5        Functional Requirements

5.1       Introduction

The Functional Requirements developed here adhere to the following guidelines:

  1. AIMs are defined to allow implementations by multiple technologies (AI, ML, DP)
  2. AI-based AIM will typically require a learning process, however, support for this process is not included in this document. MPAI may develop further requirements covering that process in a future extension of the document.
  3. AIMs can be aggregated in larger AIMs. Some data flows of aggregated AIMs may not neces­sarily be exposed any longer.

5.2       Reference architecture

The MPAI-SPG solution is depicted in Figure 7, applicable to cloud gaming and online gaming as well. In the following “Client” will be used to indicate both Virtual Clients and Clients.

The MPAI-SPG subsystem operates as follows

  1. The Controller Data and the Game State Engine enter the Game State Engine-AI.
  2. The Game State Engine-AI produces a set of GM*.

In normal conditions, the set of GM* should be close to the set of GM.

  1. The Controller Data and GM* feed the Game Engines AI’s.
  2. The Game State Engine-AI’s produce estimates of the set of Game Messages (GMp).

In normal conditions, the set of GMp should be close to the set of GM’.

  1. The green Game State Engine, functionally equivalent to the blue Game State Engine,
    1. Computes the predicted Game State (GSp).

In normal conditions, GSp should be close to GS.

  1. Sends the predicted Game State (GSp) to the Game State Engine.
  1. The Game State Engine
    1. Corrects its GS if
      1. GSp is too different than GS (anticheating).
      2. The Game State Engine was missing some Controller Data.
    2. Sends its current GS (GS) to the Game State Engine-AI.

Figure 6 – The MPAI-SPG enhanced cloud gaming setting

Figure 7 is the reference model of MPAI-SPG.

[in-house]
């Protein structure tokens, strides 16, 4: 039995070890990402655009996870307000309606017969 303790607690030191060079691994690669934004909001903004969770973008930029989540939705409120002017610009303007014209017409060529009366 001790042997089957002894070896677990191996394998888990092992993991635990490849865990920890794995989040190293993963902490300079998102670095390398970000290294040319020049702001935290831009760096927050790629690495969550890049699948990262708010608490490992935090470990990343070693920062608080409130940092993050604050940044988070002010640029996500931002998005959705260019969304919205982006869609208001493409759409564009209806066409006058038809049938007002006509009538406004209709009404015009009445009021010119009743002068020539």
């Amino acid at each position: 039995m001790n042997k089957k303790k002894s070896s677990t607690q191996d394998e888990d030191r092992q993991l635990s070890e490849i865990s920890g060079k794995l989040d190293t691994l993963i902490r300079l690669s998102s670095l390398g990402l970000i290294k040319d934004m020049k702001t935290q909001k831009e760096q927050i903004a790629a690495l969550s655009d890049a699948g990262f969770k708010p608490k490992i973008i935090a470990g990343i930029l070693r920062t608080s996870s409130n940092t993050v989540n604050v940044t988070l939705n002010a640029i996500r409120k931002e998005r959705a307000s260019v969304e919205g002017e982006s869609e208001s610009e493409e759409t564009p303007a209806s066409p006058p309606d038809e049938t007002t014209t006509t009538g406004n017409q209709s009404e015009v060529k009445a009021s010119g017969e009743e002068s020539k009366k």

Figure 7 – The MPAI-SPG reference model

5.3       AI Modules

The AI Modules perform the functions described in Table 3.

Table 3 – AI Modules of Server-based Predicted Multiplayer Gaming

AIM Function
Game State Engine-AI Produces predicted GM’
Physics Engine-AI Produces predicted GMp
Behaviour Engine-AI Produces predicted GMp
Rules Engine-AI Produces predicted GMp

5.4       I/O interfaces of AI Modules

The I/O data are given in Table 4.

Table 4 – I/O data of Server-based Predicted Multiplayer Gaming AIMs

AIM Input Data Output Data
Game State Engine-AI CD

GS

GM’
Physics Engine-AI GM’ GMp
Behaviour Engine-AI GM’ GMp
Rules Engine-AI GM’ GMp

5.5       Training

The Game State Engine-AI and the Engines-AI are trained using the Controller Data, the Game Messages, the GM’ generated by the the Engines and the Game State generated by real game players.

5.6       Technologies and Functional Requirements

5.6.1      Controller Data (CD)

Digital input controllerID, inputID, value (1/0), clientID, playerID
Analogue input controllerID, inputID, value, clientID, playerID
Motion input controllerID, inputID, valuesArray [], clientID, playerID

 

Table 5 – Table of controllers

 

# Controller Type Inputs Values Examples
1 generic digital 4+1 D Up/Down/Left/Right/ Fire 0: released

1: pressed

Atari VCS controllers

Hyperkin Trooper

2 paddle D Fire 0: released

1: pressed

Commodore paddle
A Ana+/Ana- Fm -1 to +1
3        

 

Note1 This table should be extended to include all controller types
Note2 At this stage, the data (haptics etc.) coming into game device do not appear to require standar­disation.

5.6.2      Game Messages (GM)

There are two types of game messages. The fist concerns the operation applied to the data and the second the state

gamemessage (timestamp, methodName, SourceID, DestinationID, communicationType, param1, param2, …, paramK)

gamemessage (timestamp, state, SourceID, DestinationID, communicationType, param1, param2, …, paramJ)

5.6.3      GameState (GS)

GameState (timestamp, gameMessage1, gameMessage2, …, gameMessageK)

6        References

  1. MPAI-AIF Use Cases and Functional Requirements, N74; https://mpai.community/standards/mpai-aif/#Requirements